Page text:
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By 21 June 2012 | Categories: news

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Amid a full day of creative inspiration at The Forum in Bryanston, Adobe showcased how its recently launched CS6 suite could offer a myriad of workflow improvements to creatives.
 
Amongst a number of lively speakers and workshops, Adobe’s Creative Suite design evangelist Terry White combined humour with software demonstrations that had the audience alternating between laughter and applause.
 
In an individual interview with White in between sessions, he pointed out that digital content was growing by leaps and bounds.
 
He explained that, in the past, those in the print industry were the most resistant to adopting new technology, often waiting till the last minute before integrating new technology into their workflow. Now however, due to the possibilities of new revenues offered by digital, they were “first on board.”    
 
Digital growth
 
It comes as little surprise that much of the growth of digital content – and its creation – is being driven by the fact that people are increasingly consuming content on devices such as smartphones and tablets.  
 
White continued that people want information sooner than what print can provide. However, the biggest challenge facing the publishing industry is that publishers find themselves still needing to develop for print, while developing digital versions of their publications, with constrained budgets and the same staff.
 
He added that, in response to these challenges, the company had implemented certain features in its new CS6 suite that was aimed at making it easier for publishers to design for digital and print simultaneously. For example, liquid layouts meant that designers could more quickly adapt a publication for print to that of one for a tablet, without having to start from scratch.
 
In the future, this could evolve to enabling designers to create one layout that would work across numerous (tablet) platforms.
 
Additionally, he revealed that its key illustrative programme, Illustrator CS6, had been completely rebuilt from the ground up over a two year period, which meant that it not only boasted new features, but was also considerably faster than previous iterations. Additionally, the new version offers the ability to more easily rename artboards.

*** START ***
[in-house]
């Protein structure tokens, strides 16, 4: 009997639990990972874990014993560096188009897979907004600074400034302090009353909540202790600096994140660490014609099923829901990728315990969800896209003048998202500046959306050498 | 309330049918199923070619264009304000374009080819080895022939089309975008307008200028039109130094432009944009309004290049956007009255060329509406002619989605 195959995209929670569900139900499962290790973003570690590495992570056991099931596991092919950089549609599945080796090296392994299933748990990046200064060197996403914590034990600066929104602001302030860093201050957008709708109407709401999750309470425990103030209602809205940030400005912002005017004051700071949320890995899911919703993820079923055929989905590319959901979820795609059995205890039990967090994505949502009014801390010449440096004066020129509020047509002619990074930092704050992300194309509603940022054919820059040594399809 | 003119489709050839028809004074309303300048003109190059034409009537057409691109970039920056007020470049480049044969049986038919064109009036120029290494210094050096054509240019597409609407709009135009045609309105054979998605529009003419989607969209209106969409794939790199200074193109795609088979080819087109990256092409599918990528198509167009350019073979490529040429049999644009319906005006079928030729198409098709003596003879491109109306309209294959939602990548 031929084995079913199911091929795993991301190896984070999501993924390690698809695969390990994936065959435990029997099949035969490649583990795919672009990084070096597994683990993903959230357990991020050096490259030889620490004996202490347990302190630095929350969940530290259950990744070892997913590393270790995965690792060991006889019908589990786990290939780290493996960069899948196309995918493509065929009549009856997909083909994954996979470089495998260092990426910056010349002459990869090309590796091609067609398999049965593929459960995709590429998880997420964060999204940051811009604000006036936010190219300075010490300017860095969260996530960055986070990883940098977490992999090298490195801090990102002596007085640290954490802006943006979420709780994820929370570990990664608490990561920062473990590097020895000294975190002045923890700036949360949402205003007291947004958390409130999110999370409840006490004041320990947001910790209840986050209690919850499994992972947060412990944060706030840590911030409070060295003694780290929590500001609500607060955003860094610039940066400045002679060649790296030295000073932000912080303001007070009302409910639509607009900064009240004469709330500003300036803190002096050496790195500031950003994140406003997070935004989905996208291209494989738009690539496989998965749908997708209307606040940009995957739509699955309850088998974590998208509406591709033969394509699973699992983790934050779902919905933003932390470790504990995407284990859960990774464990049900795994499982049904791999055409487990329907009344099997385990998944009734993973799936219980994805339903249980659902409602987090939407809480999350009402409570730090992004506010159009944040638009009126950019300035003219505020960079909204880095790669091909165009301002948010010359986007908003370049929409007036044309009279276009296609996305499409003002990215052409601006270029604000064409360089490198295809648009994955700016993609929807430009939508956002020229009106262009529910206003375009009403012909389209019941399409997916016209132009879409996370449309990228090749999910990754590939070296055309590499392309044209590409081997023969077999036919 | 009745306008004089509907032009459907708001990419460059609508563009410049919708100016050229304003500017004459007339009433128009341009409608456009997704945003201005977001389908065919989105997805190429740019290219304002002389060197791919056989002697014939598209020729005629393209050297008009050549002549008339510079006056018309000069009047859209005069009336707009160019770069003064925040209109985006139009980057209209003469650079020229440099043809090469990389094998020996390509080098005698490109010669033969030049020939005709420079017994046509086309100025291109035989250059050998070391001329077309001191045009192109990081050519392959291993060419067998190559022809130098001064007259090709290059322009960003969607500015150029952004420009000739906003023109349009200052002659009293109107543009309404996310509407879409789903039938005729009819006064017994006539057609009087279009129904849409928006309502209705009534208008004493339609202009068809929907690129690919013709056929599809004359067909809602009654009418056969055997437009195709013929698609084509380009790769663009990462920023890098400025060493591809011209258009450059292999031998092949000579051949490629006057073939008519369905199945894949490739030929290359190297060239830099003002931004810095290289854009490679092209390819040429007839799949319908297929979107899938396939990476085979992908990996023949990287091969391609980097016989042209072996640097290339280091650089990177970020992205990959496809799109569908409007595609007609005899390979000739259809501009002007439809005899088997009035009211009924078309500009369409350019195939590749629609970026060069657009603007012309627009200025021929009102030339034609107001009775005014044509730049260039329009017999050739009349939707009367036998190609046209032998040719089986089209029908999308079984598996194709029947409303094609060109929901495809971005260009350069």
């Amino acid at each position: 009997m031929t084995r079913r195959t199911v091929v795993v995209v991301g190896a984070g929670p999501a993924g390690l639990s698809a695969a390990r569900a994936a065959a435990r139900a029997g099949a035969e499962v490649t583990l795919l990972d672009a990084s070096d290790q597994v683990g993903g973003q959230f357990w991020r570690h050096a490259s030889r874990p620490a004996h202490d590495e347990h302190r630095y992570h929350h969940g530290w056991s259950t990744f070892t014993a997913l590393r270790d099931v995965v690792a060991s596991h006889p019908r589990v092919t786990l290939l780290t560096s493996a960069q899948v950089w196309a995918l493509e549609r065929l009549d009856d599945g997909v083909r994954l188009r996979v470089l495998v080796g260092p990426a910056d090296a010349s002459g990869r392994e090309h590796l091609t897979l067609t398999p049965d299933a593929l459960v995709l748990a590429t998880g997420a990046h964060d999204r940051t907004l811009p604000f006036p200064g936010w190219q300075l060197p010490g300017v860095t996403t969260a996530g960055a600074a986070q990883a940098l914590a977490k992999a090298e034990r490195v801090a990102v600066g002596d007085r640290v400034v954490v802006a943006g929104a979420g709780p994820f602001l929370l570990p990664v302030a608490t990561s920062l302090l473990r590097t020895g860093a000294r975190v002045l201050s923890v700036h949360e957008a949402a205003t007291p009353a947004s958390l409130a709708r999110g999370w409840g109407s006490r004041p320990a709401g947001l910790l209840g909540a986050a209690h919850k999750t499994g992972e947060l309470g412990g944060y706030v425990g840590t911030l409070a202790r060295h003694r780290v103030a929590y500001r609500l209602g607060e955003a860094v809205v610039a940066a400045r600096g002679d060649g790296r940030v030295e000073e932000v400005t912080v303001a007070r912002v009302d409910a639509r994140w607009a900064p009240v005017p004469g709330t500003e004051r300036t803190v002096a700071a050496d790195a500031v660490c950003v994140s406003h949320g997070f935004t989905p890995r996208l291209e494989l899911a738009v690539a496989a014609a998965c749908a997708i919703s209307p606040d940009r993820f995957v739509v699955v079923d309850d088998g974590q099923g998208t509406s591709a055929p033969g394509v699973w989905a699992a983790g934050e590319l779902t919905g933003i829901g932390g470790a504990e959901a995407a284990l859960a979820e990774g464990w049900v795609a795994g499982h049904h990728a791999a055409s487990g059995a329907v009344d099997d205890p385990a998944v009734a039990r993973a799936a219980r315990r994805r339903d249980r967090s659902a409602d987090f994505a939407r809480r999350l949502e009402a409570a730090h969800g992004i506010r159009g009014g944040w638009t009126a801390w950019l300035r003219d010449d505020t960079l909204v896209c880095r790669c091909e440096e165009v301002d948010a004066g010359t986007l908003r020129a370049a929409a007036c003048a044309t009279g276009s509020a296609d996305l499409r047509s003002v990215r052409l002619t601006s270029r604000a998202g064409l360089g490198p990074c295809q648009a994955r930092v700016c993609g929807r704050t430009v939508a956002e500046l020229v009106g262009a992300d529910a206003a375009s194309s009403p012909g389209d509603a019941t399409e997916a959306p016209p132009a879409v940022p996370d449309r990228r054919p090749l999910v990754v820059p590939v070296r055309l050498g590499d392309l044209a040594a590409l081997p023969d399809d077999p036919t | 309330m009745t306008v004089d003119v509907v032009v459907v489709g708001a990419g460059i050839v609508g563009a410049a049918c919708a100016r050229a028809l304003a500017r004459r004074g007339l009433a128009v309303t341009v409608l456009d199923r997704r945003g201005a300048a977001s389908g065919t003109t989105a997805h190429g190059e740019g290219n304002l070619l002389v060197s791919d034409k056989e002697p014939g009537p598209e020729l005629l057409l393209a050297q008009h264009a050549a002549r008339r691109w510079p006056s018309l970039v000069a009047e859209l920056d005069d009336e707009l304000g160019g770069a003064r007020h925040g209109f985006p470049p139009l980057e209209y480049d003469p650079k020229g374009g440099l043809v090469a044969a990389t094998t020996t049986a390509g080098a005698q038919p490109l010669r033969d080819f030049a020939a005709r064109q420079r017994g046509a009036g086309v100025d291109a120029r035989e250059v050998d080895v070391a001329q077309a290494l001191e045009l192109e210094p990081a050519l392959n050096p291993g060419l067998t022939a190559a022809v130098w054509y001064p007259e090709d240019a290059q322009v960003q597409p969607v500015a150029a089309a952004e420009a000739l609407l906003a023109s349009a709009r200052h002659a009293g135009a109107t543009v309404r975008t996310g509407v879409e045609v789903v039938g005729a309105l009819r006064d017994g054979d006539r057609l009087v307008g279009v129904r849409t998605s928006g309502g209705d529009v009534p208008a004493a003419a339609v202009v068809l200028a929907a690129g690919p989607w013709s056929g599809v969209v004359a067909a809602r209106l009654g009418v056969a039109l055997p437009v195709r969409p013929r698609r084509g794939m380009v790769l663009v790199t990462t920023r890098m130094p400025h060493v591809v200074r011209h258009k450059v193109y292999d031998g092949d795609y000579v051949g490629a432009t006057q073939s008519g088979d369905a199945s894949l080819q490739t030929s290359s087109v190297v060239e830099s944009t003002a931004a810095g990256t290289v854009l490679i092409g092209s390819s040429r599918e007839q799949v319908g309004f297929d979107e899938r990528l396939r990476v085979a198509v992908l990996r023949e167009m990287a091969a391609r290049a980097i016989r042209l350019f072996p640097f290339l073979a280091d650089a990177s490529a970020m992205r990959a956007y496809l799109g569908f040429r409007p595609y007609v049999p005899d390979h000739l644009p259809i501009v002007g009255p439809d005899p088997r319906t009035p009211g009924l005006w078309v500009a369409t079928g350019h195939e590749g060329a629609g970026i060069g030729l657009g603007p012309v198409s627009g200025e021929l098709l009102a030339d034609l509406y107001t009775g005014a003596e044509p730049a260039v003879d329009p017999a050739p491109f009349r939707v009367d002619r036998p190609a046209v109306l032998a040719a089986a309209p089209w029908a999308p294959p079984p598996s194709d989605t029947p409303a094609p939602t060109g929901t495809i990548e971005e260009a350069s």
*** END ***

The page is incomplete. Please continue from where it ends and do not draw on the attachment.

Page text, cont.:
Particularly welcome news though for web designers is that, thanks to the company’s acquisition last year of TypeKit, its web-focused programmes now offer a vaster array of web compatible fonts that users can choose from.White joked that the previous limited (and frankly, boring) selection of web safe fonts on offer was akin to telling someone on a diet that they could have “all the lettuce they wanted”.
 
Terry White, Adobe's international creative suite evangelist.
 
Creative beginnings
 
The good news for those entering the digital content creation sphere is that the growth of digital was quickly making designing interactive content a definitive and promising career path.  
 
White also had some advice for new and existing publications alike. While he stressed that existing print publishers needed to retain their print presence as they explored digital production, he explained that if he was starting out with a new publication he would not enter the print space.
 
Rather, he encouraged content creators to get to grips with Dreamweaver, InDesign, and Flash if they intended to create mobile content. He commented that despite being used in the past for web production, Flash was now becoming increasingly used for mobile applications.  
 
Digital advise
 
Promisingly, the growth of digital content is also indicating that designing interactive content is quickly becoming a definitive and promising career path.  As to what kind of content creation he believes has the greatest potential, White asserted that he expected video to grow the most in the years to come, citing the fact that it was so easy to produce.
 
He added that one couldn’t buy a modern camera in 2012 that doesn’t offer video, not to mention the video production facility that smartphones boast as well.
 
However, he advised that when creating video content for the web, shorter was always better, with two minutes or less being ideal, and five minutes being considered long. Additionally, any web video longer than six minutes, unless it was a video tutorial, apparently showed a marked drop off in visitors.  
 
To the point

While being informative, entertaining, and frequently inspiring, the conference, which covered CS6 features in-depth made something very clear: digital creation and production has never been this exciting or offered such a vast array of features, and looks set to become only more relevant in the future.   

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